Oregon, Idaho, Wyoming, Nebraska, Kansas, Missouri, Illinois, Kentucky, Tennessee, Georgia, North Carolina, South Carolina
Great Places to View the 2017 Solar Eclipse
- North Carolina
- South Carolina
On Aug. 21, 2017, the moon will pass between the sun and the Earth.
If you're in the right place at the right time, you will get to see a total solar eclipse — when the moon will completely blot out the sun's light for two minutes or more. This is the only time it's ever safe to look straight at the sun with the naked eye. A dozen states in the USA — from Oregon to South Carolina — will offer prime views of the event, according to Total Solar Eclipse 2017. You can pair this natural phenomenon — which will be visible from the continental United States for the first time in nearly 40 years — with a local music, arts or food festival. Here's a look at vantage points across the country:
The total eclipse will be visible in the coastal town of Newport at about 10:15 a.m. local time. Catch almost two minutes of total darkness in Albany, then stick around to take in the Northwest Art & Air Festival, featuring dozens of colorful hot air balloons launching morning and night, plus art displays and a classic car show.
Next, the eclipse will cut straight through the widest part of Idaho, where you can climb the 3,860-meter Borah Peak — the state’s highest point — for breathtaking views. You can also plan your eclipse sighting around the annual Caldwell Night Rodeo, a five-night event that’s considered one of the nation’s top outdoor rodeos.
If you want to watch the Earth fall into shadow from a pristine wilderness area, head to Wyoming, where you witness the eclipse from the southern part of Grand Teton National Park. Prior to the eclipse, take part in the Grand Teton Music Festival, a series of classical music concerts.
The shadow from the total eclipse will slice Nebraska almost in half, traveling straight from the northwest corner of the state to the southeast; Stapleton will be one of the best places for viewing. Pair your eclipse experience with the Maha Music Festival, a quirky celebration of summer in Omaha that draws acts from all over the USA.
The total eclipse will just nick the northeast corner of Kansas, but you’ll still be able to see it in communities like Troy. Afterward, plan on sampling the Roots Festival in Paola, a two-day event featuring Americana music, dancing and arts and crafts.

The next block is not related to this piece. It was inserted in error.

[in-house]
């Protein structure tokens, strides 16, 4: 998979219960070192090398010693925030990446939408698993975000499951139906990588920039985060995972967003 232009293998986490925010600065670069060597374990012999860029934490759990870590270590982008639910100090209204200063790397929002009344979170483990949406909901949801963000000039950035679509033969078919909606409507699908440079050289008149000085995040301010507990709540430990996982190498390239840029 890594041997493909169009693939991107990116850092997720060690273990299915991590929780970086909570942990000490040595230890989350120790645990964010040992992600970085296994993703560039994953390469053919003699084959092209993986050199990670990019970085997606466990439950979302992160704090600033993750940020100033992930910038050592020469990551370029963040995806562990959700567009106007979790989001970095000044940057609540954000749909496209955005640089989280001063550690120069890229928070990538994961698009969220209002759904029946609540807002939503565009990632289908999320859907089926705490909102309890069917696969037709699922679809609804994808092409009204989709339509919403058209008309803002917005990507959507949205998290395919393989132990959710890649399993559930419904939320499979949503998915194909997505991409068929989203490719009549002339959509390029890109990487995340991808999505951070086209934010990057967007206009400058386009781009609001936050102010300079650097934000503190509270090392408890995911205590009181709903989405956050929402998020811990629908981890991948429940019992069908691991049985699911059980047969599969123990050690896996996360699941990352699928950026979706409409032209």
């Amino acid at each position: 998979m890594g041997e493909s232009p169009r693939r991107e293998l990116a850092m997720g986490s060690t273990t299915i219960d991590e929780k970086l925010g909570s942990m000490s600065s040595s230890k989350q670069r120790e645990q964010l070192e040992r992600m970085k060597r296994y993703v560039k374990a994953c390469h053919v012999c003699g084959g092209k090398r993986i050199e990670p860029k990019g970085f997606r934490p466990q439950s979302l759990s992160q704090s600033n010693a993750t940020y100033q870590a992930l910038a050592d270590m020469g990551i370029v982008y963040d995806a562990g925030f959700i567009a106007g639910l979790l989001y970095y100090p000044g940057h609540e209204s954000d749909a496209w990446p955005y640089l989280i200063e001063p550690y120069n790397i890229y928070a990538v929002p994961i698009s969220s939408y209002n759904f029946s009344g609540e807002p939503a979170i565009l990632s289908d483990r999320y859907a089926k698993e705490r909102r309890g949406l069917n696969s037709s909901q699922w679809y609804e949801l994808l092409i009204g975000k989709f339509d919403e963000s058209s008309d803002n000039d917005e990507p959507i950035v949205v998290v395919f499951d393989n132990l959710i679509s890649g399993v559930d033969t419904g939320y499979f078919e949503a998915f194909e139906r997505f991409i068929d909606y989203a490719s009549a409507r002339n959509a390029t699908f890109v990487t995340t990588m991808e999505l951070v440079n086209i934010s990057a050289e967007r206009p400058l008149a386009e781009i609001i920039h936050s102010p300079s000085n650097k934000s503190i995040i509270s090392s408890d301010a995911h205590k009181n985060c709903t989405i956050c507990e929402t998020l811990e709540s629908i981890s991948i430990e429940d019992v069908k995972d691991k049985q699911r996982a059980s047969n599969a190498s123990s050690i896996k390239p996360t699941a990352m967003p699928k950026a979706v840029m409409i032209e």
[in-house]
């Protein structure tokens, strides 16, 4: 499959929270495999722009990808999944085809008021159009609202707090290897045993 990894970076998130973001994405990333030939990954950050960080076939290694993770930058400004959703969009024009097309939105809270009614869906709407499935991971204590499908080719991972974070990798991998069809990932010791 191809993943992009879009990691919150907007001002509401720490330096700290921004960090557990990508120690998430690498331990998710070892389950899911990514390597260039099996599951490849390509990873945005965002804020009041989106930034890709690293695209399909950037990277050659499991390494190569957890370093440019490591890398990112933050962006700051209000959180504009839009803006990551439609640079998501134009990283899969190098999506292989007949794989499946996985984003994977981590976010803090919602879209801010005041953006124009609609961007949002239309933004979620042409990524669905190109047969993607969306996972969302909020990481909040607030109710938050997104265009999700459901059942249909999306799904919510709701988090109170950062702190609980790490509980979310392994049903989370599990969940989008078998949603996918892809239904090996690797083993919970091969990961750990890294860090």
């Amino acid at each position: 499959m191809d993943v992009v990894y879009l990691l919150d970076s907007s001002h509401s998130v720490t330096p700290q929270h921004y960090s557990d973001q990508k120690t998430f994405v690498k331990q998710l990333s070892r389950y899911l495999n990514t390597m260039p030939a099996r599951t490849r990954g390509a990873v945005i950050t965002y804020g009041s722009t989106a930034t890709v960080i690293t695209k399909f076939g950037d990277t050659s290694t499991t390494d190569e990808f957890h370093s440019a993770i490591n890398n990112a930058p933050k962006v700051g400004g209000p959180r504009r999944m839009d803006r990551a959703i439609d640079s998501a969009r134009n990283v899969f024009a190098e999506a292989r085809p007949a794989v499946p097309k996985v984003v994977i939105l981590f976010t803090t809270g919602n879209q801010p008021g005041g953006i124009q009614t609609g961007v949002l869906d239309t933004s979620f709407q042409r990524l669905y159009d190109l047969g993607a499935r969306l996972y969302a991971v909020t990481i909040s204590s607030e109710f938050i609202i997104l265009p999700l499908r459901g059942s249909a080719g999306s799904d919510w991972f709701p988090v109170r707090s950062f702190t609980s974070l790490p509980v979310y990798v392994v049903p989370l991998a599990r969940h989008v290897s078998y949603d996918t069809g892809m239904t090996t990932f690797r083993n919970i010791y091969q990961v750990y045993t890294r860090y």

Missouri’s two biggest cities — Kansas City and St. Louis — are right in the path of the eclipse. Consider lingering in St. Louis to take in the late-August Festival of Nations, which attracts tens of thousands of visitors each year for multicultural music, dancing, games and foods.
The very southern portion of Illinois will see more than two minutes of darkness from the total eclipse. While you’re there, consider heading north to Chicago to experience one of the country’s largest street festivals, Northalsted Market Days.
The eclipse’s shadow will cut through the western half of Kentucky, visible from towns like Franklin and Russellville. While you’re in the state, make time to visit the Kentucky State Fair in Louisville. Events include a world champion horse show, performances by country music stars and beer brewing demonstrations.
Next, the eclipse can be seen from the middle of Tennessee, shadowing the capital of country music, Nashville. While in the area, plan on visiting the Grand Ole Opry, one of the most country’s most famous live music venues, the Country Music Hall of Fame and other music-themed attractions.
You’ll be able to see two minutes or more of total darkness from several towns, with Clayton having one of the best views. Once the eclipse is over, head to Atlanta to sample such events as the Decatur BBQ, Blues & Bluegrass festival or the two-day, kid-friendly Piedmont Park Arts Festival.
You’ll have another chance to see a total eclipse in a beautiful wilderness setting when it crosses over the Great Smoky Mountains National Park. Allow time to explore the park and sample a nearby event, such as the State Bluegrass Festival.
The eclipse will cut through the middle of South Carolina before ending its United States run near Charleston, at about 2:36 p.m. local time. Given the summer heat, your best bet would be to follow the locals to Hilton Head Island, for pristine beaches, a wide variety of outdoor excursions and some two dozen golf courses.
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